Unless Congress acts either in 2012 or retroactively in 2013, on January 1, 2013, most of the terms of the Economic Growth and Tax Relief Reconciliation Act of 2001 (“EGTRRA”), Jobs and Growth Tax Relief Reconciliation Act of 2003 ("JGTRRA”) and the Tax Relief, Unemployment Insurance Reauthorization, and Job Creation Act of 2010 (“2010 Tax Act”) automatically expire. These expirations will substantially increase the transfer tax cost on the passage of wealth by affluent taxpayers and provide for a host of income tax increases.

Look at the transfer tax issue in its most simplistic form. Assume the following estate values for an unmarried client, in a state without a decoupled state death tax. Assume Congress fails to change the federal transfer tax laws:

_______Estate Tax Liability_____ __% to Heirs__ Taxable Estate Bequest in 2012 Bequest in 2013 Difference 2012 2013

$5,000,000 -0- $2,045,000 $2,045,000 100% 59%

$10,000,000 $1,708,000 $4,795,000 $3,087,000 83% 52%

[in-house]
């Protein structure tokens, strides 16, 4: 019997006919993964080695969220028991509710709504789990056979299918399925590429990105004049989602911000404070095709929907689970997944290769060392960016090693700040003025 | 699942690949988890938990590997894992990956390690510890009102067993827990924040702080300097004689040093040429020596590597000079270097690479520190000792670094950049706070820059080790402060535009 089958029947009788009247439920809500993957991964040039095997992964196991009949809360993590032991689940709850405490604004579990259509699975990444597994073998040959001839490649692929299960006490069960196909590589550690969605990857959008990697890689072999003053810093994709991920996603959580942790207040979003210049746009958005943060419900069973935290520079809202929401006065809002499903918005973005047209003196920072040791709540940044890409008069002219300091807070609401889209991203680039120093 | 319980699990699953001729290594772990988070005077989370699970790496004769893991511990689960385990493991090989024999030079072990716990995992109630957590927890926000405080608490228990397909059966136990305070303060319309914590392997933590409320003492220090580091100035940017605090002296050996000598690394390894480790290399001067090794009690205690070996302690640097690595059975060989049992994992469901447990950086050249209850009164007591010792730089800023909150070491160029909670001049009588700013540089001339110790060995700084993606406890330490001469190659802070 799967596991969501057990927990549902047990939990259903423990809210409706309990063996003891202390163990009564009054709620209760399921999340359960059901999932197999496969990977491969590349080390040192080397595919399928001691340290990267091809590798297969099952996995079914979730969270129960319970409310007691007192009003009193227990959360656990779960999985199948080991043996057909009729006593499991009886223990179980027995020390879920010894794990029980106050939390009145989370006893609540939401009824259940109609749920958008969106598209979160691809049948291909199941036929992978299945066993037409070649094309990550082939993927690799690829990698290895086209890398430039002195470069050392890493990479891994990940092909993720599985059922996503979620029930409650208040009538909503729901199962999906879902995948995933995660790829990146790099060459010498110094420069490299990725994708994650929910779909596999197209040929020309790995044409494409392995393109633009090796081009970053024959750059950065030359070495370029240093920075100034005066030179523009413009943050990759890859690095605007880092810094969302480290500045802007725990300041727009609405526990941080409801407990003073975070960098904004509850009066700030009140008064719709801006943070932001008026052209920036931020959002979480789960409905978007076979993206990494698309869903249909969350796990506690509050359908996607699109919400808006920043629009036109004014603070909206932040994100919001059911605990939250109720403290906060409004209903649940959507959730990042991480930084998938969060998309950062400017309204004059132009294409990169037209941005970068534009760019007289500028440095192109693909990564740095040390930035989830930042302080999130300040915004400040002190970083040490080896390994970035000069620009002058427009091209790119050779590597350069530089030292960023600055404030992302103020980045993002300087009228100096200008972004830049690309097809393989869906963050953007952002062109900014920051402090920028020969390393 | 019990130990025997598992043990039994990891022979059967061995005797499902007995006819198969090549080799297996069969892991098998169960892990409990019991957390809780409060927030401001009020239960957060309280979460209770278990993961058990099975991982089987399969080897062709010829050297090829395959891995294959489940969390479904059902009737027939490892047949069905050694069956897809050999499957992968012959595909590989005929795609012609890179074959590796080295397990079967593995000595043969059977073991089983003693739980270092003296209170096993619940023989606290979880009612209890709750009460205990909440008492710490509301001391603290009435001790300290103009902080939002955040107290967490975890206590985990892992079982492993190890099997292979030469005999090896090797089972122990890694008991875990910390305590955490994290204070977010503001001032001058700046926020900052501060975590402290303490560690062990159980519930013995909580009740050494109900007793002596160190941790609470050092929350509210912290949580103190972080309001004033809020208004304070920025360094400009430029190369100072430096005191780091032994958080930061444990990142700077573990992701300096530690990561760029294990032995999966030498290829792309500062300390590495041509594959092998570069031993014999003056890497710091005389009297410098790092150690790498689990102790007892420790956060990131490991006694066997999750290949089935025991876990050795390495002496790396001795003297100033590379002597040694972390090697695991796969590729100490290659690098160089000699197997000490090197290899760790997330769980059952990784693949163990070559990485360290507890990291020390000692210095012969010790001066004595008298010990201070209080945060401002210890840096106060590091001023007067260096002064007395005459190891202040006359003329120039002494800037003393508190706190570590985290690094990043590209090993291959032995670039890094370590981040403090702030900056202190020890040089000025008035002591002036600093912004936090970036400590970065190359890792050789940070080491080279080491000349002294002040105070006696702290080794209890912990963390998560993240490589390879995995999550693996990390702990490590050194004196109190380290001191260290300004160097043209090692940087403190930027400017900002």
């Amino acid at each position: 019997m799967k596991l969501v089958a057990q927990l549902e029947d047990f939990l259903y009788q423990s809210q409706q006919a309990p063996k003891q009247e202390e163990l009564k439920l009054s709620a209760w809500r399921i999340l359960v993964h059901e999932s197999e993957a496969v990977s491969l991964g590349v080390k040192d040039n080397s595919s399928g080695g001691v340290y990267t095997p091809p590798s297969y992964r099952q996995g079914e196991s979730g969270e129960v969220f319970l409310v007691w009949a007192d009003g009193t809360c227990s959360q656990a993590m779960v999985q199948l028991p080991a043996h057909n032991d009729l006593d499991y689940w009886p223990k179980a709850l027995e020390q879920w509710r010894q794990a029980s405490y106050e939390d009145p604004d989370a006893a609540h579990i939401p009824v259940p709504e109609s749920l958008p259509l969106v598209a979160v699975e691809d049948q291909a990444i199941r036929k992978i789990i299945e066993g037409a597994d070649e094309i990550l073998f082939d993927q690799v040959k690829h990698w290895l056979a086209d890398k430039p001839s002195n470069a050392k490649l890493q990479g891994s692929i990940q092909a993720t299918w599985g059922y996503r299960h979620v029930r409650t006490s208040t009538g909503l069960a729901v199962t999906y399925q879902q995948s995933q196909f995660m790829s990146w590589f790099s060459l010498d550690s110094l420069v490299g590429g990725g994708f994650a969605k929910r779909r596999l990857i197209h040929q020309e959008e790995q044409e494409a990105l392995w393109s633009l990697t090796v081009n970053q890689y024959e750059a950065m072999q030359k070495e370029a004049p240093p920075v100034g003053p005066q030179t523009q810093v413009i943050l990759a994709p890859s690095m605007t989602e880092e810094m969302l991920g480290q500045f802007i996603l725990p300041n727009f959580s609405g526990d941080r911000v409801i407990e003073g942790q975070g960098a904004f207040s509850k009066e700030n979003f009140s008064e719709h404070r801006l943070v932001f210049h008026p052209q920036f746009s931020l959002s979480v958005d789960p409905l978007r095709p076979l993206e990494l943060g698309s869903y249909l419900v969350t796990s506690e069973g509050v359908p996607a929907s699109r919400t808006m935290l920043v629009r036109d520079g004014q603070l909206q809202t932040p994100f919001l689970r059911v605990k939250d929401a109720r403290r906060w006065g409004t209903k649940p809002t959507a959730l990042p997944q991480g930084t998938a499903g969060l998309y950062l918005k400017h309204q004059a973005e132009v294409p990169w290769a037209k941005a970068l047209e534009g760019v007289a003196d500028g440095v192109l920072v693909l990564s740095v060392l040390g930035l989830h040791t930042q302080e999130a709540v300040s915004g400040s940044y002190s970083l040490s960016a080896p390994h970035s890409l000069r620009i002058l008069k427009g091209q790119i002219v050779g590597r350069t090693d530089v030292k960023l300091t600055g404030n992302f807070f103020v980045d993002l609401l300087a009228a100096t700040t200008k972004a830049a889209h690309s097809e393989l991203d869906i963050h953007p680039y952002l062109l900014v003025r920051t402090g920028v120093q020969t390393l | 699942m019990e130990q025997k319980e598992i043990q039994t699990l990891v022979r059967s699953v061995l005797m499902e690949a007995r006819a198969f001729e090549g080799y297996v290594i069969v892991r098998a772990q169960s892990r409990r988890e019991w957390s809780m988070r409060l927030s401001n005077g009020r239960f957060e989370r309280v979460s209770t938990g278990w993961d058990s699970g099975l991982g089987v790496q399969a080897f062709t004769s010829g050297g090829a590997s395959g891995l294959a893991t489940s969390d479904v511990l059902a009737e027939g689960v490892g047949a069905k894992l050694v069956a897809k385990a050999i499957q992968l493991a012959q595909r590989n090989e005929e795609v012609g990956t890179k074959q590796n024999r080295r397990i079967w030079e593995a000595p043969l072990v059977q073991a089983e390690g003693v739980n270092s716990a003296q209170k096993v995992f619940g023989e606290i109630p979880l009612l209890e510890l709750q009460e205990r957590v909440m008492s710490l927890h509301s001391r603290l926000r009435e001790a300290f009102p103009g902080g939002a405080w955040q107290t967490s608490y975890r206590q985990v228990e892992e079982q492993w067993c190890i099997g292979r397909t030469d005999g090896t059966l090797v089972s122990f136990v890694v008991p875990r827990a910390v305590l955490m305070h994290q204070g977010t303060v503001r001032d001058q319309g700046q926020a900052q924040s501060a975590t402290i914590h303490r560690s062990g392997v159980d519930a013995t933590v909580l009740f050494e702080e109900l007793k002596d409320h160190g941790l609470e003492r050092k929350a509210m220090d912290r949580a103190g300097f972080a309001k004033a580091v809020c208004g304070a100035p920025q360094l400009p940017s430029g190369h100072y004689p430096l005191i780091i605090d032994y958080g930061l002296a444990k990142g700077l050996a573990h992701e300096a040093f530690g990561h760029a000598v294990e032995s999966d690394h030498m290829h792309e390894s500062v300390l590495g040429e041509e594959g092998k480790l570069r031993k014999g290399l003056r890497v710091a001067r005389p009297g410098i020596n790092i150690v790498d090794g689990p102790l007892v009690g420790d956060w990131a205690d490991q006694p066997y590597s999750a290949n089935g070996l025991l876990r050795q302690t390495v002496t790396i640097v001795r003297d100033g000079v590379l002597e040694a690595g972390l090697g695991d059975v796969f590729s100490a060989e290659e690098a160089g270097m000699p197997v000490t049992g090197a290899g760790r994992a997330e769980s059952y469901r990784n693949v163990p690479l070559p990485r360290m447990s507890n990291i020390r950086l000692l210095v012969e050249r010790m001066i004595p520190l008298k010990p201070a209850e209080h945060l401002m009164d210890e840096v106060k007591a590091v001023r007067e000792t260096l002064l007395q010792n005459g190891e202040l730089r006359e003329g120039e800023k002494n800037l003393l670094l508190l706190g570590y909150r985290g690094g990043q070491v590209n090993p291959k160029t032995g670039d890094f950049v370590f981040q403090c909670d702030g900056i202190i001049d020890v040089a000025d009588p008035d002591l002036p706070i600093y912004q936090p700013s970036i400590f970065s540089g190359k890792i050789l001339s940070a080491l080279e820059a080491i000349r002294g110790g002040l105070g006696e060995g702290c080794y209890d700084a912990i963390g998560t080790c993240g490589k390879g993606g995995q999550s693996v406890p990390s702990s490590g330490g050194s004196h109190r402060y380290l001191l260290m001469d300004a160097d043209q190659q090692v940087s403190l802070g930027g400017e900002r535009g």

$15,000,000 $3,458,000 $7,795,000 $4,337,000 77% 48%

$20,000,000 $5,208,000 $10,654,200 $5,446,200 74% 47%

When you examine the cumulative impact of the automatic 2013 changes on the percentage of the estate passing to heirs, you begin to understand why planning in 2012 is such a necessity for affluent clients, particularly those with a limited life expectancy.

Note that the larger the estate, the smaller the percentage that passes to heirs. This is because of the higher effective rate on each dollar in the estate (i.e., in 2013 the larger the estate, the more that is fully taxed at a 55% rate).

It does not matter how long the client lives into 2013. Assume a client has a $5.0 million estate. The estate of a person dying in 2012 incursno federal estate tax. But if the client dies one day into 2013, current law makes $4.0 million more of the estate taxable, with the top applicable estate tax rate increasing by 20% (i.e., from 35% in 2012 to 55% in 2013). The automatic 2013 estate tax changes create an estate tax of over $2.0 million. State death taxes in uncoupled states could drive the cost higher.